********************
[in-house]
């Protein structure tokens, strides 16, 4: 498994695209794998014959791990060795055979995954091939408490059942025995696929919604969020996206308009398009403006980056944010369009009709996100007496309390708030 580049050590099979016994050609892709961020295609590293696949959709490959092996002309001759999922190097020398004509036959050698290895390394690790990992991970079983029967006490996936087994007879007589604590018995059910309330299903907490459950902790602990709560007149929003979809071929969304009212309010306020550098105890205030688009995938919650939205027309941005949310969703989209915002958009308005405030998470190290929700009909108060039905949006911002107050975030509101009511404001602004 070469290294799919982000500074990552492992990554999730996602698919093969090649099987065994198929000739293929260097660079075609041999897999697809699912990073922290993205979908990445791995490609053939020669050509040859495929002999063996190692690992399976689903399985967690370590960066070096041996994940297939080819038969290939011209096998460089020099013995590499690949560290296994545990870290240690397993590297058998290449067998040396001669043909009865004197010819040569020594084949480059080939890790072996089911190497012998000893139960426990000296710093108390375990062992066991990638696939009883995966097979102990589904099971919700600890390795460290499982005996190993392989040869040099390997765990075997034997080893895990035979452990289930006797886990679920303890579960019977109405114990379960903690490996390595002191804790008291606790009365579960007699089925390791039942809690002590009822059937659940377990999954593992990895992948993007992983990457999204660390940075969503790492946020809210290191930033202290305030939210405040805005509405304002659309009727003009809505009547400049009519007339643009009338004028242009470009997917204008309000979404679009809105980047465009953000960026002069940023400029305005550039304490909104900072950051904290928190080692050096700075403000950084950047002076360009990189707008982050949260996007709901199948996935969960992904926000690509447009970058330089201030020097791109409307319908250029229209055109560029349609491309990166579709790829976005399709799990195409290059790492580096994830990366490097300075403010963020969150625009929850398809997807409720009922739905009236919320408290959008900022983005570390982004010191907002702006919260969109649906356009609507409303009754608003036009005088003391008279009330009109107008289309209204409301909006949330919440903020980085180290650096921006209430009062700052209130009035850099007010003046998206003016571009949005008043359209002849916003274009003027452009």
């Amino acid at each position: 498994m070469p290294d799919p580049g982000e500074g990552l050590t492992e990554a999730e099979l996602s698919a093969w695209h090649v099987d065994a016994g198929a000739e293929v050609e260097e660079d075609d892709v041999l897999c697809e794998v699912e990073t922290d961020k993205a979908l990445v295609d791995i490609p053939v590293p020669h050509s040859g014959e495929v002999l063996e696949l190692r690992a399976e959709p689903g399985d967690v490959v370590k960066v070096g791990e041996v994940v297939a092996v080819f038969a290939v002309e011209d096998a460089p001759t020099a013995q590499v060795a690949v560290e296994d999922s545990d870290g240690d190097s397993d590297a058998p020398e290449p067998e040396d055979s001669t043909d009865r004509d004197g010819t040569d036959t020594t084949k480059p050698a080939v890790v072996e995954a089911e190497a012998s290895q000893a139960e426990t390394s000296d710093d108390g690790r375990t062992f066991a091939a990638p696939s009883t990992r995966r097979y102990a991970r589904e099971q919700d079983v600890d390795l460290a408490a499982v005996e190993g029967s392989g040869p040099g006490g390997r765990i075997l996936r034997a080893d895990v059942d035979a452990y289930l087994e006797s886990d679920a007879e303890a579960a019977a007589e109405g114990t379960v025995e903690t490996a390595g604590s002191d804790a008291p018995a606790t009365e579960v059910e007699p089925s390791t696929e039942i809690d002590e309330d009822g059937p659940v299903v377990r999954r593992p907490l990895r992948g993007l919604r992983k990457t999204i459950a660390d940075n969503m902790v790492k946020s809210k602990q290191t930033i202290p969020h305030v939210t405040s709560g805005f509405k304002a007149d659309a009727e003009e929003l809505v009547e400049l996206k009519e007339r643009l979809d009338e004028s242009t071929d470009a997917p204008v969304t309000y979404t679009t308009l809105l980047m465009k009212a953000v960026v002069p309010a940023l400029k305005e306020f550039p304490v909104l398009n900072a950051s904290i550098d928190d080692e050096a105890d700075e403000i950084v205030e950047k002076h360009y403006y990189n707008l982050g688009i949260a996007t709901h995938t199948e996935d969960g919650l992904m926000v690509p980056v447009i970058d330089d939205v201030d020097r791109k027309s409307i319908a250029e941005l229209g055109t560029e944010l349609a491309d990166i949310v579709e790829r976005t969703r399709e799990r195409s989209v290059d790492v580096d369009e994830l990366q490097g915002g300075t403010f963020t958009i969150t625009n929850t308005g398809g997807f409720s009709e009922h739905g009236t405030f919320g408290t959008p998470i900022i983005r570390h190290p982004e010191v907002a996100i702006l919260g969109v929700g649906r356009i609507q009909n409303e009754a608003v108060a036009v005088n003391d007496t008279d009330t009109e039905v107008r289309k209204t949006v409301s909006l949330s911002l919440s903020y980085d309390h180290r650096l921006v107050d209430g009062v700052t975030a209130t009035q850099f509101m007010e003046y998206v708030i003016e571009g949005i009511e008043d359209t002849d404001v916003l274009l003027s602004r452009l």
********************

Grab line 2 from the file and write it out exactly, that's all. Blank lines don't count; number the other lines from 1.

């Protein structure tokens, strides 16, 4: 498994695209794998014959791990060795055979995954091939408490059942025995696929919604969020996206308009398009403006980056944010369009009709996100007496309390708030 580049050590099979016994050609892709961020295609590293696949959709490959092996002309001759999922190097020398004509036959050698290895390394690790990992991970079983029967006490996936087994007879007589604590018995059910309330299903907490459950902790602990709560007149929003979809071929969304009212309010306020550098105890205030688009995938919650939205027309941005949310969703989209915002958009308005405030998470190290929700009909108060039905949006911002107050975030509101009511404001602004 070469290294799919982000500074990552492992990554999730996602698919093969090649099987065994198929000739293929260097660079075609041999897999697809699912990073922290993205979908990445791995490609053939020669050509040859495929002999063996190692690992399976689903399985967690370590960066070096041996994940297939080819038969290939011209096998460089020099013995590499690949560290296994545990870290240690397993590297058998290449067998040396001669043909009865004197010819040569020594084949480059080939890790072996089911190497012998000893139960426990000296710093108390375990062992066991990638696939009883995966097979102990589904099971919700600890390795460290499982005996190993392989040869040099390997765990075997034997080893895990035979452990289930006797886990679920303890579960019977109405114990379960903690490996390595002191804790008291606790009365579960007699089925390791039942809690002590009822059937659940377990999954593992990895992948993007992983990457999204660390940075969503790492946020809210290191930033202290305030939210405040805005509405304002659309009727003009809505009547400049009519007339643009009338004028242009470009997917204008309000979404679009809105980047465009953000960026002069940023400029305005550039304490909104900072950051904290928190080692050096700075403000950084950047002076360009990189707008982050949260996007709901199948996935969960992904926000690509447009970058330089201030020097791109409307319908250029229209055109560029349609491309990166579709790829976005399709799990195409290059790492580096994830990366490097300075403010963020969150625009929850398809997807409720009922739905009236919320408290959008900022983005570390982004010191907002702006919260969109649906356009609507409303009754608003036009005088003391008279009330009109107008289309209204409301909006949330919440903020980085180290650096921006209430009062700052209130009035850099007010003046998206003016571009949005008043359209002849916003274009003027452009």